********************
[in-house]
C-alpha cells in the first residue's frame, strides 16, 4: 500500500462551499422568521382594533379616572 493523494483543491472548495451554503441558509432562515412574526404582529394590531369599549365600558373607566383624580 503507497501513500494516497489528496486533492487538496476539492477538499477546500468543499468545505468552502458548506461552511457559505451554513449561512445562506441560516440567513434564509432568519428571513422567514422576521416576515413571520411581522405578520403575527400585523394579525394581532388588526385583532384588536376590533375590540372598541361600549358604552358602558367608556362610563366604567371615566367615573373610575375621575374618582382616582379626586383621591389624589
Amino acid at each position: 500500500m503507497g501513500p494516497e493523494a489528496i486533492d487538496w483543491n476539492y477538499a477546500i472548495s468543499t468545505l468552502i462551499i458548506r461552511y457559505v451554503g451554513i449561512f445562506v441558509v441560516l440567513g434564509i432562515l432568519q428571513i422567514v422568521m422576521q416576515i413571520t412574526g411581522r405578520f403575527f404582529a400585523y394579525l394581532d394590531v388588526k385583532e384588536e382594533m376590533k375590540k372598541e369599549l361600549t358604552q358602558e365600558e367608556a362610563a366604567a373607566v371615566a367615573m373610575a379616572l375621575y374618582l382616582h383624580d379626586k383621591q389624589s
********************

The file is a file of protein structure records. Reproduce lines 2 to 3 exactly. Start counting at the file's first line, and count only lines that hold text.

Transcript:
C-alpha cells in the first residue's frame, strides 16, 4: 500500500462551499422568521382594533379616572 493523494483543491472548495451554503441558509432562515412574526404582529394590531369599549365600558373607566383624580 503507497501513500494516497489528496486533492487538496476539492477538499477546500468543499468545505468552502458548506461552511457559505451554513449561512445562506441560516440567513434564509432568519428571513422567514422576521416576515413571520411581522405578520403575527400585523394579525394581532388588526385583532384588536376590533375590540372598541361600549358604552358602558367608556362610563366604567371615566367615573373610575375621575374618582382616582379626586383621591389624589
Amino acid at each position: 500500500m503507497g501513500p494516497e493523494a489528496i486533492d487538496w483543491n476539492y477538499a477546500i472548495s468543499t468545505l468552502i462551499i458548506r461552511y457559505v451554503g451554513i449561512f445562506v441558509v441560516l440567513g434564509i432562515l432568519q428571513i422567514v422568521m422576521q416576515i413571520t412574526g411581522r405578520f403575527f404582529a400585523y394579525l394581532d394590531v388588526k385583532e384588536e382594533m376590533k375590540k372598541e369599549l361600549t358604552q358602558e365600558e367608556a362610563a366604567a373607566v371615566a367615573m373610575a379616572l375621575y374618582l382616582h383624580d379626586k383621591q389624589s